New figures posted online on March 17 by the Department of Justice at the Freedom of Information Act website (FOIA.gov) indicate that the Obama administration set a new record for Fiscal Year 2014 when it came to its frequency of censoring government files or denying requests for access to them under the Freedom of Information Act (FOIA).
The Associated Press analyzed the data posted on FOIA.gov and found that citizens, journalists, businesses, and other sources made 714,231 requests for information under the FOIA during fiscal year 2014, which set a new high. While the federal government spent a record $434 million in order to keep up with the demand, the AP reported that it also spent about $28 million on lawyers’ fees to keep records secret.
The AP’s researchers found that the government responded to 647,142 requests in FY 2014, representing a four-percent decrease compared with the previous year. It also set a new record for censoring materials it turned over or completely denying access to them, and did so in 250,581 cases — 39 percent of all requests.
During the daily press briefing at the White House conducted by Press Secretary Josh Earnest on March 17, a reporter asked Earnest about a decision made by the White House to exclude the White House Office of Administration from the Freedom of Information Act. The reporter, noting that the White House Office of Administration has been subject to FOIA by previous administrations, asked if this made the Obama administration the least transparent administration considering that it is closing that one office that has been open to FOIA requests in the past.
In his answer, Earnest shifted the responsibility from the White House to a court decision:
The administrative change that was announced this week has no impact on our compliance with the Freedom of Information Act.…
… This change in the regulations is merely an effort to comply with a court ruling that was issued almost six years ago. So this was actually a court decision that indicated that the Office of Administration was not subject to the Freedom of Information Act request. And the regulations were merely updated to reflect that court’s decision.
So this is a matter of just cleaning up the records that are on the books. It has no impact at all on the policy that we have maintained from the beginning to comply with the Freedom of Information Act when it’s appropriate. It also has no bearing on the Office of Administration and the role that they do play in ensuring that the administration is the most transparent administration in history.
When the reporter asked Earnest if the Office of White House administration will continue to review FOIA requests, and be responsive according to the spirit of the act, Earnest again cast the blame on the court:
The Freedom of Information Act request does not apply to the Office of Administration. That is not a decision that was made by the administration; that was a decision that was made by a judge…. They don’t have any bearing on the way that the administration responds to Freedom of Information Act requests.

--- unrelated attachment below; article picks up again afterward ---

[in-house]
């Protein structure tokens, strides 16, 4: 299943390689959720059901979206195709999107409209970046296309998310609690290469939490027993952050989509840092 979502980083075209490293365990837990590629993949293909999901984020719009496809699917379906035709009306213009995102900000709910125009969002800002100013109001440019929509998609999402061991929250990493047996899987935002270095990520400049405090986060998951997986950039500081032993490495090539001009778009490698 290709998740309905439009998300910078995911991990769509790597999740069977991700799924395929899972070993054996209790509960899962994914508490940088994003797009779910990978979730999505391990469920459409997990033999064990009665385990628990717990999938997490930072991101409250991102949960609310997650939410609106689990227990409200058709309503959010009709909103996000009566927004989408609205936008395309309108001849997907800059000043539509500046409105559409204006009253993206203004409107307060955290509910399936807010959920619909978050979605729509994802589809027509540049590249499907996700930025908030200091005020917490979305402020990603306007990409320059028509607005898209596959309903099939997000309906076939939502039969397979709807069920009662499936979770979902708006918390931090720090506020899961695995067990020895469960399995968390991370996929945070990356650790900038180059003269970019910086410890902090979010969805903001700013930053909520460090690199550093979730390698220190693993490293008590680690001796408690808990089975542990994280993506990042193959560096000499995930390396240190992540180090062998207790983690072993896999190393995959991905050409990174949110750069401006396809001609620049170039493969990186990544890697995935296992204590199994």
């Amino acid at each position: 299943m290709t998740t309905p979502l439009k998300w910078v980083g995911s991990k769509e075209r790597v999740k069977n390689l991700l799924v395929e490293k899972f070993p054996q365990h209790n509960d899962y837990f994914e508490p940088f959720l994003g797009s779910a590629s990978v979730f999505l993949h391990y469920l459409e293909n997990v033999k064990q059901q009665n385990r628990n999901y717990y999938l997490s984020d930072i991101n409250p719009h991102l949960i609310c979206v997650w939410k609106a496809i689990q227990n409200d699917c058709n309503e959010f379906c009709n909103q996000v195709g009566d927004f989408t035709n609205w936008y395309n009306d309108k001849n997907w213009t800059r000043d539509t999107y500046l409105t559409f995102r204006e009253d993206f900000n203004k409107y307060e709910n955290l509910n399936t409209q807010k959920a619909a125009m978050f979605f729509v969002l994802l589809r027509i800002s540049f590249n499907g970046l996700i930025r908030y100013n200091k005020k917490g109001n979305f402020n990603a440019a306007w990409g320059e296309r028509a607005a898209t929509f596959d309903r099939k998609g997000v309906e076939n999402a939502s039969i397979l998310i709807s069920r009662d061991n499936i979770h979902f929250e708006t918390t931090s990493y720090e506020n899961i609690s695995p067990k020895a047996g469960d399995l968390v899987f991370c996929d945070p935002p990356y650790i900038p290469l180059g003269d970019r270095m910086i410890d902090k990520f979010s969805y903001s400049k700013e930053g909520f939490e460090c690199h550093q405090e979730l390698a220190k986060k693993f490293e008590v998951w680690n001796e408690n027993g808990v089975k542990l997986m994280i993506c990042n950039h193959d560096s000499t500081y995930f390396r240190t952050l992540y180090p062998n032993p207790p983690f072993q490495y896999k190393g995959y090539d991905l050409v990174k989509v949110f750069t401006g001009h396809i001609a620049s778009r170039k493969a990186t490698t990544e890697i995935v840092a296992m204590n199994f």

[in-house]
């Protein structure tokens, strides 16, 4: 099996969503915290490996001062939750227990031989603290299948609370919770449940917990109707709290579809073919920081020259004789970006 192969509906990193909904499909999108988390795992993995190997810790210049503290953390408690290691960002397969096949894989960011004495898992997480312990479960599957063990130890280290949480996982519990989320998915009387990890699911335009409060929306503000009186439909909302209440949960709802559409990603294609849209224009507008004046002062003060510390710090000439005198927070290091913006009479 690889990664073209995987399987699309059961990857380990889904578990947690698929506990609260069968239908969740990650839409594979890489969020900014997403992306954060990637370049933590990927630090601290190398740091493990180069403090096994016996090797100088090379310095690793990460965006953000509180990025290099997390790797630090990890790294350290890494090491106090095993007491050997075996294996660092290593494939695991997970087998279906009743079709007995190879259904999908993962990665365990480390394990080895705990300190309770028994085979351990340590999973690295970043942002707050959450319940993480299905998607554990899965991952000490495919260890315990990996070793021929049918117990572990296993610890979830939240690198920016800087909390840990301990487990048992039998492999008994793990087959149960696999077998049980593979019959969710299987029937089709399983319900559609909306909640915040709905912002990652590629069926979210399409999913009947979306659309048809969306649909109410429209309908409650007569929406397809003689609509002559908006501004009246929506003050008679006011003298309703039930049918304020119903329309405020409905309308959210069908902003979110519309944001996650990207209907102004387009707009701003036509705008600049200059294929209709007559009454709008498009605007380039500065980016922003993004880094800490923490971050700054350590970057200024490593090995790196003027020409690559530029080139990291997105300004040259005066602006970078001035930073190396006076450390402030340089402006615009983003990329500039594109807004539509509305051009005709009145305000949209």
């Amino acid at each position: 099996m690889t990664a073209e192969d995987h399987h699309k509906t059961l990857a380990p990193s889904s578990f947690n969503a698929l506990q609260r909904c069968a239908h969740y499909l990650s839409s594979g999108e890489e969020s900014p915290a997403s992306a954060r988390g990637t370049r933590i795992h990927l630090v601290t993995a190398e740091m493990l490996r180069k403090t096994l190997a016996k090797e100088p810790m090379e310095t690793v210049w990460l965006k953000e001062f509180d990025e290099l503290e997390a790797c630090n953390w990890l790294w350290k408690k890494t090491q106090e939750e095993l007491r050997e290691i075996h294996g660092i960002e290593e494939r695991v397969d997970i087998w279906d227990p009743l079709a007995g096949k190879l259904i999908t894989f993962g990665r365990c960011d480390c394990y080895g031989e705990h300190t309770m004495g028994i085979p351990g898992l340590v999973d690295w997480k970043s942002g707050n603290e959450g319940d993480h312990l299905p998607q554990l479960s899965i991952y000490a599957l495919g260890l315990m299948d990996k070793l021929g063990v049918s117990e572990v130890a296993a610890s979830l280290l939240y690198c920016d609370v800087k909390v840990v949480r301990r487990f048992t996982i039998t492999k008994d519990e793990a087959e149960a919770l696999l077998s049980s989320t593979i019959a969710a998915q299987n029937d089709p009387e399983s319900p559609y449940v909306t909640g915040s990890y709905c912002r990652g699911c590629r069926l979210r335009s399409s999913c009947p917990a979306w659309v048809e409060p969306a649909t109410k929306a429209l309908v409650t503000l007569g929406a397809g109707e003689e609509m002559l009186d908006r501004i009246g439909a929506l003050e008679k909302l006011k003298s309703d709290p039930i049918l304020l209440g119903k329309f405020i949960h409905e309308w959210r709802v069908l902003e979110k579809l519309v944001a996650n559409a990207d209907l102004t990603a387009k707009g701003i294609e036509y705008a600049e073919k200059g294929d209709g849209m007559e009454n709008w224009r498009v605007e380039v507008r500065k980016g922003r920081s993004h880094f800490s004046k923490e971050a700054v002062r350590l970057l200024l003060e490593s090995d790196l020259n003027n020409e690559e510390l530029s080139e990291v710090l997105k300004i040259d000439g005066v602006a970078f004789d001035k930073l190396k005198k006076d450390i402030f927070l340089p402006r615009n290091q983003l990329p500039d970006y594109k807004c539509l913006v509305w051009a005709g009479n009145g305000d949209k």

When the reporter asked if the public can still get information from the Office of Administration, Earnest, after pointing out that the office is not subject to FOIA, said it “will continue to be a source of information for reporters and for the public who are seeking to obtain information about the White House and about the federal government.”
The reporter then reminded Earnest that in 2009, Attorney General Eric Holder sent a memo to federal agencies instructing them to abide by “at least the spirit of the Freedom of Information Act,” even if the administration is not legally bound to do so and asked how those instructions apply to the present policy.
Earnest punted on that question and moved on to defend the administration’s record, claiming, “We actually do have a lot to brag about when it comes to our responsiveness to Freedom of Information Act requests.”
Earnest’s defense of the record cited the same DOJ data that the AP just examined and reported on:
And just today, the Department of Justice did release records, or metrics related to Fiscal Year 2014. The administration, in Fiscal Year 2014 alone, processed 647,142 FOIA requests, and over 91 percent of those requests resulted in the release of either some or all of the requested records. That is the sixth year in a row in which more than — at least or more than 91 percent of Freedom of Information Act requests were complied with in a way that included response of either part or all of the requested records.
What Earnest failed to mention, however, was the AP’s findings that the administration’s track record of censoring or completely denying access to 250,581 case files represented 39 percent of all FOIA requests.
The AP noted in its report of its findings:
The White House touted its success under its own analysis. It routinely excludes from its assessment instances when it couldn’t find records, a person refused to pay for copies or the request was determined to be improper under the law, and said under this calculation it released all or parts of records in 91 percent of requests — still a record low since President Barack Obama took office using the White House’s own math.
The debate, in the end, comes down to whom the public trusts more to tell the truth about the workings of our federal government — the Obama administration or the Associated Press. For many, this should be an easy decision.